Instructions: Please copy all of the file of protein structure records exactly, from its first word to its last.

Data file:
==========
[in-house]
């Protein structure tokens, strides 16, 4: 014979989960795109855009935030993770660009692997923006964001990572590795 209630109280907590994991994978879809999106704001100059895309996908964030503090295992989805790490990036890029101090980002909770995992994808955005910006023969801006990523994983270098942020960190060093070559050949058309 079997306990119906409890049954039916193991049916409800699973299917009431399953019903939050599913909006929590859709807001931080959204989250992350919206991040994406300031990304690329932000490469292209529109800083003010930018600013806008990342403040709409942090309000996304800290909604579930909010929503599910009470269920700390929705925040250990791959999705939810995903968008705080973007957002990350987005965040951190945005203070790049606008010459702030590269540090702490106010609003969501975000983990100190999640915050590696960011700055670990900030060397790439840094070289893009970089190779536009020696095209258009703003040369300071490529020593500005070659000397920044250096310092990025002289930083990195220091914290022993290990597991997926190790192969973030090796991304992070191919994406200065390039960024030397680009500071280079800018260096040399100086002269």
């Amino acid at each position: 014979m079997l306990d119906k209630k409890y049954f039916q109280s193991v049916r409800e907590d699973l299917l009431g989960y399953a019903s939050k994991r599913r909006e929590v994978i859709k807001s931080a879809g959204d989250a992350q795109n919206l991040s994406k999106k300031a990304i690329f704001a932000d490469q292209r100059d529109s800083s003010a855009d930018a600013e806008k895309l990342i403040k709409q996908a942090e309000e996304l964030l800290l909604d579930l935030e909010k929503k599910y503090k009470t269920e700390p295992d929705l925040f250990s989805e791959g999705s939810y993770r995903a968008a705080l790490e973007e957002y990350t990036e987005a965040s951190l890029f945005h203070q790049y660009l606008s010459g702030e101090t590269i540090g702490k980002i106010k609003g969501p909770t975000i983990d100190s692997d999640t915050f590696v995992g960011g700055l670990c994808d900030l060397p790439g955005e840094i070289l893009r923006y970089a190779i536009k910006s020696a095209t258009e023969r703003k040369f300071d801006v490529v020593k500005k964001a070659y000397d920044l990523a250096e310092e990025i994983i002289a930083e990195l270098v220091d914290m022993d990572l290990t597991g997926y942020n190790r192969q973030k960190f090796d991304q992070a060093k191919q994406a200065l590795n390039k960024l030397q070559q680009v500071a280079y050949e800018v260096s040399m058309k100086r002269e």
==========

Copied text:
[in-house]
């Protein structure tokens, strides 16, 4: 014979989960795109855009935030993770660009692997923006964001990572590795 209630109280907590994991994978879809999106704001100059895309996908964030503090295992989805790490990036890029101090980002909770995992994808955005910006023969801006990523994983270098942020960190060093070559050949058309 079997306990119906409890049954039916193991049916409800699973299917009431399953019903939050599913909006929590859709807001931080959204989250992350919206991040994406300031990304690329932000490469292209529109800083003010930018600013806008990342403040709409942090309000996304800290909604579930909010929503599910009470269920700390929705925040250990791959999705939810995903968008705080973007957002990350987005965040951190945005203070790049606008010459702030590269540090702490106010609003969501975000983990100190999640915050590696960011700055670990900030060397790439840094070289893009970089190779536009020696095209258009703003040369300071490529020593500005070659000397920044250096310092990025002289930083990195220091914290022993290990597991997926190790192969973030090796991304992070191919994406200065390039960024030397680009500071280079800018260096040399100086002269």
């Amino acid at each position: 014979m079997l306990d119906k209630k409890y049954f039916q109280s193991v049916r409800e907590d699973l299917l009431g989960y399953a019903s939050k994991r599913r909006e929590v994978i859709k807001s931080a879809g959204d989250a992350q795109n919206l991040s994406k999106k300031a990304i690329f704001a932000d490469q292209r100059d529109s800083s003010a855009d930018a600013e806008k895309l990342i403040k709409q996908a942090e309000e996304l964030l800290l909604d579930l935030e909010k929503k599910y503090k009470t269920e700390p295992d929705l925040f250990s989805e791959g999705s939810y993770r995903a968008a705080l790490e973007e957002y990350t990036e987005a965040s951190l890029f945005h203070q790049y660009l606008s010459g702030e101090t590269i540090g702490k980002i106010k609003g969501p909770t975000i983990d100190s692997d999640t915050f590696v995992g960011g700055l670990c994808d900030l060397p790439g955005e840094i070289l893009r923006y970089a190779i536009k910006s020696a095209t258009e023969r703003k040369f300071d801006v490529v020593k500005k964001a070659y000397d920044l990523a250096e310092e990025i994983i002289a930083e990195l270098v220091d914290m022993d990572l290990t597991g997926y942020n190790r192969q973030k960190f090796d991304q992070a060093k191919q994406a200065l590795n390039k960024l030397q070559q680009v500071a280079y050949e800018v260096s040399m058309k100086r002269e």